Gr 6 Up-There is no shortage of graphic-novel adaptations of Shakespeare for teens. Often the process of rendering the language accessible will strip the text of its beauty, the result becoming noticeably awkward. This version of Romeo & Juliet has suffered such a fate, with numerous narration boxes standing in for expository dialogue and lines like "I'll try to like him, Mother, and hope in getting to know him that he will inspire my love." A teen-friendly, expressive illustration style makes this book easier to look at than to read. With its broad comedy and frenetic activity, Midsummer Night's Dream fares better. The drawing style is manga-inspired: characters have big eyes and hair, exaggerated expressions, and a lot of teeth. Color palettes and backgrounds are harmonious, with appropriate color distinctions between the magical forest scenes and Theseus's palace. Occasional editing gaffes undermine the effort, but all in all, these are serviceable graphic-novel adaptations.-Paula Willey, Baltimore County Public Library, Towson, MD (c) Copyright 2012. Library Journals LLC, a wholly owned subsidiary of Media Source, Inc. No redistribution permitted.


School Library Journal
(c) Copyright Library Journals LLC, a wholly owned subsidiary of Media Source, Inc. No redistribution permitted.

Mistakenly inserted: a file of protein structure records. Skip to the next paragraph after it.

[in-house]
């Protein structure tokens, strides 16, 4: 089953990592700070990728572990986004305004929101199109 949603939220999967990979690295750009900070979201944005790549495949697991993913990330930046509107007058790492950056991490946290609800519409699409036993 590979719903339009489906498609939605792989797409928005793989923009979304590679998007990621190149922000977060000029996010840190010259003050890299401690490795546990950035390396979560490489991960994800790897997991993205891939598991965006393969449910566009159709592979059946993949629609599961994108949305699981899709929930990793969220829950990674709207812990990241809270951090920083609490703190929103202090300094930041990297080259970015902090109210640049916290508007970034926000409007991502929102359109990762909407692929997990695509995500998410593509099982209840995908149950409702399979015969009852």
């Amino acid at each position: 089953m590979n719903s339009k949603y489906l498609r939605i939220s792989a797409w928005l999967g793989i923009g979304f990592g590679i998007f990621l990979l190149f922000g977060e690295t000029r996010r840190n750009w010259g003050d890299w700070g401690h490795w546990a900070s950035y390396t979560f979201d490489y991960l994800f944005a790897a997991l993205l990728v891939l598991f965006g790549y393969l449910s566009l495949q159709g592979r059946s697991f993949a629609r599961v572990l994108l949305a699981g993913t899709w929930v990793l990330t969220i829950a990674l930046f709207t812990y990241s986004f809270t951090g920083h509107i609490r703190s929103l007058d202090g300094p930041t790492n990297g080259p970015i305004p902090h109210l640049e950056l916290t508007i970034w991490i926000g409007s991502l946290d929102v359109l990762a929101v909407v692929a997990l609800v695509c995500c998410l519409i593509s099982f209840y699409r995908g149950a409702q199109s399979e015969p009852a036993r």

Gr 10 Up-William Shakespeare wrote his plays to be performed, and today's students and readers of them are in for an enjoyable listening experience with this unabridged and fully dramatized version of one of his most popular romantic comedies. With its diversified combination of plot materials including classical Greek mythology, fairy lore, love story and the amateur Elizabethan play within this play, A Midsummer Night's Dream can be a difficult play to follow and understand. However, many of he cast members here are accomplished Shakespearean actors, and they skillfully deliver the bard's poetic and masterful language. Locating specific scenes and dialogue from the play is simple with these CDs, as they are identified in an accompanying booklet by the numbered tracks. Listeners will be delighted to easily follow the various enchanted lovers, comic actors, ad fairy characters through the moral and mystical worlds of the play. Beginning and concluding this production and providing musical interludes between scenes is the Scholars Baroque Ensemble, performing historical music from Purcell's "The Fairy Queen." An excellent audio addition to Shakespeare collections.-Marilyn Higgins, Metuchen High School, NJ (c) Copyright 2010. Library Journals LLC, a wholly owned subsidiary of Media Source, Inc. No redistribution permitted.